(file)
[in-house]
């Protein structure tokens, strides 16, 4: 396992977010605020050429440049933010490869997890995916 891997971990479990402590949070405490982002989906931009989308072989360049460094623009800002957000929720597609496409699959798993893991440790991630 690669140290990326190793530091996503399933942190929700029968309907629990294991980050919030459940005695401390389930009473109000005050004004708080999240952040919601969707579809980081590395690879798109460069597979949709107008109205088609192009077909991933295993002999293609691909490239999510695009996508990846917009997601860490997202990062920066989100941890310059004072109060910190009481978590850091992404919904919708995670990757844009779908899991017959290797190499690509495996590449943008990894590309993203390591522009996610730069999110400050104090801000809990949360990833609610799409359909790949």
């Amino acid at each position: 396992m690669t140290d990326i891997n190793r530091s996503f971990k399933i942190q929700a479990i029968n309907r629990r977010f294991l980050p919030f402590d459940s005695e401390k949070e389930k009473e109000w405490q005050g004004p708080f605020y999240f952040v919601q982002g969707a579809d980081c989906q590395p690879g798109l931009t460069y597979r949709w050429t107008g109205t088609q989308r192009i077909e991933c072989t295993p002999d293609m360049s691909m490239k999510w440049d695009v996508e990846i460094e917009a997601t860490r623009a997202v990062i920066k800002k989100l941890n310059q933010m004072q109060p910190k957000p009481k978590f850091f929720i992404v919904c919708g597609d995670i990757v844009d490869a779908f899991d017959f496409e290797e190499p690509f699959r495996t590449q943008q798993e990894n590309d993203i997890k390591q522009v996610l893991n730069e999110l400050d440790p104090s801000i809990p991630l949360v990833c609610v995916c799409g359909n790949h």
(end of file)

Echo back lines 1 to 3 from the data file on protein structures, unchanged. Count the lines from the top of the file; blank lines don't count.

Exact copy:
[in-house]
């Protein structure tokens, strides 16, 4: 396992977010605020050429440049933010490869997890995916 891997971990479990402590949070405490982002989906931009989308072989360049460094623009800002957000929720597609496409699959798993893991440790991630 690669140290990326190793530091996503399933942190929700029968309907629990294991980050919030459940005695401390389930009473109000005050004004708080999240952040919601969707579809980081590395690879798109460069597979949709107008109205088609192009077909991933295993002999293609691909490239999510695009996508990846917009997601860490997202990062920066989100941890310059004072109060910190009481978590850091992404919904919708995670990757844009779908899991017959290797190499690509495996590449943008990894590309993203390591522009996610730069999110400050104090801000809990949360990833609610799409359909790949």
């Amino acid at each position: 396992m690669t140290d990326i891997n190793r530091s996503f971990k399933i942190q929700a479990i029968n309907r629990r977010f294991l980050p919030f402590d459940s005695e401390k949070e389930k009473e109000w405490q005050g004004p708080f605020y999240f952040v919601q982002g969707a579809d980081c989906q590395p690879g798109l931009t460069y597979r949709w050429t107008g109205t088609q989308r192009i077909e991933c072989t295993p002999d293609m360049s691909m490239k999510w440049d695009v996508e990846i460094e917009a997601t860490r623009a997202v990062i920066k800002k989100l941890n310059q933010m004072q109060p910190k957000p009481k978590f850091f929720i992404v919904c919708g597609d995670i990757v844009d490869a779908f899991d017959f496409e290797e190499p690509f699959r495996t590449q943008q798993e990894n590309d993203i997890k390591q522009v996610l893991n730069e999110l400050d440790p104090s801000i809990p991630l949360v990833c609610v995916c799409g359909n790949h």